Saturday, June 7, 2014

The Cult of Niceness

"Niceness" is not the same as genuine courtesy. Courtesy is a way of expressing charity, of respecting another person's human dignity, even when we disagree with them. "Niceness" is an inversion of charity, for it seeks a false peace, no matter what. It refuses to take a stand. However, there are ways of making a point and of speaking the truth without being harsh or insulting. From The Imaginative Conservative:
“Niceness” is a rather shallow set of habits and attitudes more concerned with comfort than engagement, ease than excellence, contentment than striving to do one’s best. It was and is the perfect complement to our contemporary liberal insistence on “tolerance” as the chief virtue. Tolerance, after all, means simply allowing others to do and/or say what we may not like. When one takes things like religious faith and doctrine seriously, toleration can lead to spirited debate and vigorous pursuit of the truth, to everyone’s betterment. We accept that others may hold views we believe are wrong, even dangerous, because the only way to truly change hearts and minds is through civil discourse and example.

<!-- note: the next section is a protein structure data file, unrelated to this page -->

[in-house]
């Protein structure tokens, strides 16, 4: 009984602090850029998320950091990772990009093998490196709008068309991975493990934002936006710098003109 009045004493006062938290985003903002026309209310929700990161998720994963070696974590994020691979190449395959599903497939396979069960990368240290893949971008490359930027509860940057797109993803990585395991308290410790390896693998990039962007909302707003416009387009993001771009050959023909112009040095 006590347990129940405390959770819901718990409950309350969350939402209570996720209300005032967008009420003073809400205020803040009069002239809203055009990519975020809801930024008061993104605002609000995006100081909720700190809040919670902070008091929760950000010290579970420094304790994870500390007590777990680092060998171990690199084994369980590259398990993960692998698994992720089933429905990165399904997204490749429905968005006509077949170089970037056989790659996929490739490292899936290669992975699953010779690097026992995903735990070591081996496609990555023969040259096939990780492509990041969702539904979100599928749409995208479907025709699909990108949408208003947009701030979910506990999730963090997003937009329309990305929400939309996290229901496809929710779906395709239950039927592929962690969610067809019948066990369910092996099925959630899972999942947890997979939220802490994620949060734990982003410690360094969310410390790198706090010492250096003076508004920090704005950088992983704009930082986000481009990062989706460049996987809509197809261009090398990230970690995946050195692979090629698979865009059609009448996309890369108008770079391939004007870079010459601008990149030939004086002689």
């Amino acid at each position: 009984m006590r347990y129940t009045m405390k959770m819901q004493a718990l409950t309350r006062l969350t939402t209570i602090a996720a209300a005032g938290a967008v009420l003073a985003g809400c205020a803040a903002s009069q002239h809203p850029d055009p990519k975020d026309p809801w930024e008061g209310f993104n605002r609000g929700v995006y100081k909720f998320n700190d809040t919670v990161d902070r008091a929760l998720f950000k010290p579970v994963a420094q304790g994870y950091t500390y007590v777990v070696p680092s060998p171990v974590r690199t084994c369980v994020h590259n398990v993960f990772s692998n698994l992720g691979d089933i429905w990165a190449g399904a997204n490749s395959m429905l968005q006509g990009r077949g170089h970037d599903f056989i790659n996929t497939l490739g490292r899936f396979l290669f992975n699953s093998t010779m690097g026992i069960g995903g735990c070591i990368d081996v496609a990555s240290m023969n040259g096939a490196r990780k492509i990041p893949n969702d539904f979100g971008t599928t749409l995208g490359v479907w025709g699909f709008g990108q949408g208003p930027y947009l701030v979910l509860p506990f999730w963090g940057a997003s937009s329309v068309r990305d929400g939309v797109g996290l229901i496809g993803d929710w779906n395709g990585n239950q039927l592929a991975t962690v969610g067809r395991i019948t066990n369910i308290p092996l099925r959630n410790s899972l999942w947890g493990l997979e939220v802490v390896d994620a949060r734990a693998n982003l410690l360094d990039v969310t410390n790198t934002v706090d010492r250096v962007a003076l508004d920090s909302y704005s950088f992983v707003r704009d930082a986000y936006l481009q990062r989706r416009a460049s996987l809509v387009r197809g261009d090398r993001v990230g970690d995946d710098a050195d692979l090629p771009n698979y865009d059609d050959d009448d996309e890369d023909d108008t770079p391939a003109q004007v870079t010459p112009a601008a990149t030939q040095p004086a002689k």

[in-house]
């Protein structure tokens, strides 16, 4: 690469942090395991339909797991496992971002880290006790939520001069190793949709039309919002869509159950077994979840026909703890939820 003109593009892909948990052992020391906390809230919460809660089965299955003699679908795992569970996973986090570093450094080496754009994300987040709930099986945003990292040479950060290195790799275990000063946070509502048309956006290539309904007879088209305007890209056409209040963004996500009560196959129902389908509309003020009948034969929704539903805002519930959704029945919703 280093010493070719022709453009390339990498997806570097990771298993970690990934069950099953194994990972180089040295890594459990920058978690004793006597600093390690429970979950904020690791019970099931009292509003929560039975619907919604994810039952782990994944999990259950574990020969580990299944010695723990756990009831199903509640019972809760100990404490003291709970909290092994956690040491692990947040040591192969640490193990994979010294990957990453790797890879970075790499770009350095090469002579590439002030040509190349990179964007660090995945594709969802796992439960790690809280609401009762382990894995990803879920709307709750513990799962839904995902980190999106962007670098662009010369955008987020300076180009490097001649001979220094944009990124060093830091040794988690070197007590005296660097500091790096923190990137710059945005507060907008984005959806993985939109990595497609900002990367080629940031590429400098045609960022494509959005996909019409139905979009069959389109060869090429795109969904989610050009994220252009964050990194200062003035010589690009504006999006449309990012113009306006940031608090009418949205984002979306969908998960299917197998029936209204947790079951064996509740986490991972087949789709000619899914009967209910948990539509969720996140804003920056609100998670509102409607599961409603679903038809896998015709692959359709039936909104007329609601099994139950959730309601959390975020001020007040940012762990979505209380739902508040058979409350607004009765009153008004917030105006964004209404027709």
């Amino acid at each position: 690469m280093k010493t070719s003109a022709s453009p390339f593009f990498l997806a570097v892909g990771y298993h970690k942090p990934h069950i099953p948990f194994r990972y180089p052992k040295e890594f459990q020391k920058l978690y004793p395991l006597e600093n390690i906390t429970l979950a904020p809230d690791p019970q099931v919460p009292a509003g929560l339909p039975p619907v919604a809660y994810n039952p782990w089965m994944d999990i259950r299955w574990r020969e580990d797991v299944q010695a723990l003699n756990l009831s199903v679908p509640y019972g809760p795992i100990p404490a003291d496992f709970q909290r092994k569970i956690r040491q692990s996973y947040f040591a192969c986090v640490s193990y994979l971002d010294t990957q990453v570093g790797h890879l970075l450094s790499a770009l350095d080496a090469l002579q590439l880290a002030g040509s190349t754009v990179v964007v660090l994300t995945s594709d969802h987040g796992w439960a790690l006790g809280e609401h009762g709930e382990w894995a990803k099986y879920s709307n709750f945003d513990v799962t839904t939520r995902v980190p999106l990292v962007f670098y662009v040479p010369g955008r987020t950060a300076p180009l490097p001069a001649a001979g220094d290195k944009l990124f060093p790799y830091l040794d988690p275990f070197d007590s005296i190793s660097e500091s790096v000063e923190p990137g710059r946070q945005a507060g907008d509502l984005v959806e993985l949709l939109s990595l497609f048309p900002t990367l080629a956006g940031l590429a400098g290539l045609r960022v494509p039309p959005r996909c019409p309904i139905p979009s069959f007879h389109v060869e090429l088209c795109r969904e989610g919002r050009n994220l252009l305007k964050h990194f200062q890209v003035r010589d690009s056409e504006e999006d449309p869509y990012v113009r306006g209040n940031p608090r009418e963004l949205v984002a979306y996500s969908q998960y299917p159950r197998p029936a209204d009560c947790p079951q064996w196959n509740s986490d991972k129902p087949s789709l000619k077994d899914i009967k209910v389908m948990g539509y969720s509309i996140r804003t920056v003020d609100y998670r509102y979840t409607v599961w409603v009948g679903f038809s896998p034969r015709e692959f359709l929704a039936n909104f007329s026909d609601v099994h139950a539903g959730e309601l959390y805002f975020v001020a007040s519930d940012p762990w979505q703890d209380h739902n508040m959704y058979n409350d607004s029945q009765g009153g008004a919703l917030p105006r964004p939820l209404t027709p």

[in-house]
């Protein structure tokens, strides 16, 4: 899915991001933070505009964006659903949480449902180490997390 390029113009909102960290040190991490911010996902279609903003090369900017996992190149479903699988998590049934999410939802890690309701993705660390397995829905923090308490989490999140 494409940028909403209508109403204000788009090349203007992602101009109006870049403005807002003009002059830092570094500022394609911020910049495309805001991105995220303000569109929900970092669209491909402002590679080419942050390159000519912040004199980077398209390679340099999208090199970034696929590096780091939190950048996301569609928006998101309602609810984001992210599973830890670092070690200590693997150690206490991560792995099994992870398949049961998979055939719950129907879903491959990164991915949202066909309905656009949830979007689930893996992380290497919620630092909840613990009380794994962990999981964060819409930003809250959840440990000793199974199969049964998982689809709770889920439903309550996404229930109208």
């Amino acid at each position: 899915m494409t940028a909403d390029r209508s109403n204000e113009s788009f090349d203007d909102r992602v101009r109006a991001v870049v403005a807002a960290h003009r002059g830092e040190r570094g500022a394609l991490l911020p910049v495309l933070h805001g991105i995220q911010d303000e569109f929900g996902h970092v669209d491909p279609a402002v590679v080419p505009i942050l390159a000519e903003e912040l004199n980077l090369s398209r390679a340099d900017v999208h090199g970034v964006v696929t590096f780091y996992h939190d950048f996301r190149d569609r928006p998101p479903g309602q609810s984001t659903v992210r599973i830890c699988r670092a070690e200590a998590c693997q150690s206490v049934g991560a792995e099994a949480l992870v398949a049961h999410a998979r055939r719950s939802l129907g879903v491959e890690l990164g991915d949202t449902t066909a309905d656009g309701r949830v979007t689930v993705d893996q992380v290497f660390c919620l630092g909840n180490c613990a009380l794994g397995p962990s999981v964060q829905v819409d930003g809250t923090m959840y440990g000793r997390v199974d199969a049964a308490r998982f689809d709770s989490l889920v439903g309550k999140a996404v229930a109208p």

Unfortunately, when truth comes to be seen as subjective, toleration becomes the chief virtue, and it comes to mean simply ignoring one’s fellows, in essence not caring what others do. If you leave me alone to do what I want, I’ll leave you alone to do what you want—whatever it is, because truth and virtue don’t really matter, and probably don’t exist in any event. All we have are our own preferences, so that our chief duty is to ignore one another’s actions. The result is a culture in which religious faith is viewed in the same manner as any other “hobby,” whether it is stamp collecting or group sex. In the same way, “niceness,” as opposed to the discipline of civility, can mean simply not caring whether anyone is right or wrong, reasonable, unreasonable, or simply lazy, so long as no one bothers to challenge anyone else. (Read more.)

1 comment:

FamilyRestorativeYoga said...

I'm really glad that you brought this nuance to light. I've also noticed that "happy" is sometimes used as a synonym for "nice." I don't think that this was a challenge for past generations as much as it is currently.